Tuesday, 21 May 2019

Evoking a Rural Idyll - The Cotswolds Home of Laurie Lee

"Rosebank" Laurie Lee's home in Slad
Cottages nestling into a verdant hillside, Queen Ann's lace frothing in the lush hedgerows, echoing sounds of farmers and countryfolk as they toil in their tiny green valley. These are images painted by the author Laurie Lee.

I studied this book for English 'O' - level and loved every word. As we hunched over our texts in stifling hot classrooms Lee transported me to his rural idyll. I have since read several books about rural life but none have the emotional potency of 'Cider with Rosie'. His skill lies in how to evoke nostalgia through the lens of a child with the skills of a poetic author.

I don't know how he and his family came to stumble upon this cottage back in 1917, there was no rightmove in those days. There must have been so many cotswold villages that would have suited Annie Lee's sprawling family just as well but luckily for us the family landed here, in this beautiful vale, at that point untainted by the spread of mechanisation and technology.

Blissfully unaware that she was involved each day in off grid parenting Annie Lee raised her family single-handedly with no running water or electricity.

He depicted a slower life, one rooted to the natural world and where people had purpose. His imagery suggest a happy, homely nest of safety and adventure issuing from every window and door of the house. A place to surge out of and to ebb back into after a day of play in the green landscape.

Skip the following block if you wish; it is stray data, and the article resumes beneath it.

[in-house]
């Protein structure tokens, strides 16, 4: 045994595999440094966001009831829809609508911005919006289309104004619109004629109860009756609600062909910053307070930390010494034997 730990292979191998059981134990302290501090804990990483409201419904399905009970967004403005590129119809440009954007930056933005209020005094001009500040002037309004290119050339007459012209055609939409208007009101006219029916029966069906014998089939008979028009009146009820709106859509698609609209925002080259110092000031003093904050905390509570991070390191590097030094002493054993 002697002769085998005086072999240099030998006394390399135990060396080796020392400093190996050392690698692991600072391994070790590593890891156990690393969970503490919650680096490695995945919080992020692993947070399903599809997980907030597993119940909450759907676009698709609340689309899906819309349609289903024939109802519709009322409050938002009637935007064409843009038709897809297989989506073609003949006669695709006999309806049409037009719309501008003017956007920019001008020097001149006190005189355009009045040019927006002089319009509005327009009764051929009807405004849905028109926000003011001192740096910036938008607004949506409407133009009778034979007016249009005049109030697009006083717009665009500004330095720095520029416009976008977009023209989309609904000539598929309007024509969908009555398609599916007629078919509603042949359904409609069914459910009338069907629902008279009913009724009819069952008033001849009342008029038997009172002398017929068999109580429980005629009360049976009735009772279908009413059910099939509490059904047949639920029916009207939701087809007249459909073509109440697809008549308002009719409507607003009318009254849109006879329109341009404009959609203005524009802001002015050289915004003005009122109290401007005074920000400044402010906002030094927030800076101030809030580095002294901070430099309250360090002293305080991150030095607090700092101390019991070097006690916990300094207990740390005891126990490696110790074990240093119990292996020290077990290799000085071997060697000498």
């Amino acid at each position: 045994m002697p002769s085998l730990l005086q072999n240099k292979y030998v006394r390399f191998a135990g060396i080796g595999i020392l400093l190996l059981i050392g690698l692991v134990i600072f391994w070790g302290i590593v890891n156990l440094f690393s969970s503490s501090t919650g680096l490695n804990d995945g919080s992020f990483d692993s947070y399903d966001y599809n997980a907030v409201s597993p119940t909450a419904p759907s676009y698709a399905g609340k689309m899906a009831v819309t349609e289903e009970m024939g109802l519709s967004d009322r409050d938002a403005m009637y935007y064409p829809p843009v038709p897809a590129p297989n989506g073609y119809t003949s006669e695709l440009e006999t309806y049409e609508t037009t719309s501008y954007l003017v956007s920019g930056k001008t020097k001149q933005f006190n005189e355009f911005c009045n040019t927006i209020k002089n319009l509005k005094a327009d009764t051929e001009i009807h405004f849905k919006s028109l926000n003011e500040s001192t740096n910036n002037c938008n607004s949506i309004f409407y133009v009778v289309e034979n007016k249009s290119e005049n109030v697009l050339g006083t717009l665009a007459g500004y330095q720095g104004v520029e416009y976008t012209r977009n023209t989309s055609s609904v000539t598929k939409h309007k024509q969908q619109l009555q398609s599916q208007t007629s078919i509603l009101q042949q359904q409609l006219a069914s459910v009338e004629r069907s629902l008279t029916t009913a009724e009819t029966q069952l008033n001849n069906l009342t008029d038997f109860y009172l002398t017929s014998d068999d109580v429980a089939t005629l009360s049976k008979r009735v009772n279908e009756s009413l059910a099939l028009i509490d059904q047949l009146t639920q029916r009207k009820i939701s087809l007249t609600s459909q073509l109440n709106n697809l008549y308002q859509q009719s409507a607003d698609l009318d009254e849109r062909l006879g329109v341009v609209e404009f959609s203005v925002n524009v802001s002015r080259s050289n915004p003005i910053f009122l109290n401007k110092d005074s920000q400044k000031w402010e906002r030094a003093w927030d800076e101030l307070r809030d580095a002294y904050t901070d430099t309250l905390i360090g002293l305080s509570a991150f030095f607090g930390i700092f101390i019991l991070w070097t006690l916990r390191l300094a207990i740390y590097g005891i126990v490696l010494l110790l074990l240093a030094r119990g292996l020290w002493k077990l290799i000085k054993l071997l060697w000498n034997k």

I'm not denying that life was harder in many ways in the past but I yearn for a meaningful connection and Laurie portrays a place into which I could easily submerge...

Designing artwork for my next issue of The Pottering Artist I fancied creating postcard.

On cotton rag watercolour paper I saturated the cream surface with water and dropped in random puddles of pistachio and evergreen and let it run taking care to avoid the building shape.

Employing a flat brush charged with stronger hues of green I punctuated the stone cottage at its edges with darker passages to suggest it's burgeoning trees and felt a swell of excitement as the scene started building before me. 

Frilling and flouncing foxgloves and wildflowers sway in the loosely washed in foreground after I had sketches tiny black in florets across the breadth of the bank along the cottage. 

As a backing to the card I used a faded version of the original and added a few flourishes and whimsies which I hope partner well. Want some cards? I have them to sell at 50p each. Email me at alisonfennellart@hotmail.com.


In my mind I recalled such days of carefree pottering and wandering in my own youth in the days when it was safe to roam around the village until it was too dark to see.

Do you remember safer and more carefree times? Would you like to describe childhood memories? Please share below and we'll reminisce together.

The full article "Judging a Book by its Cover" will feature in Issue 3- "Rooted"-  of The Pottering Artist - out on 1st June and published 

by https://www.blurb.com/user/artcabin https://www.blurb.com/user/artcabin


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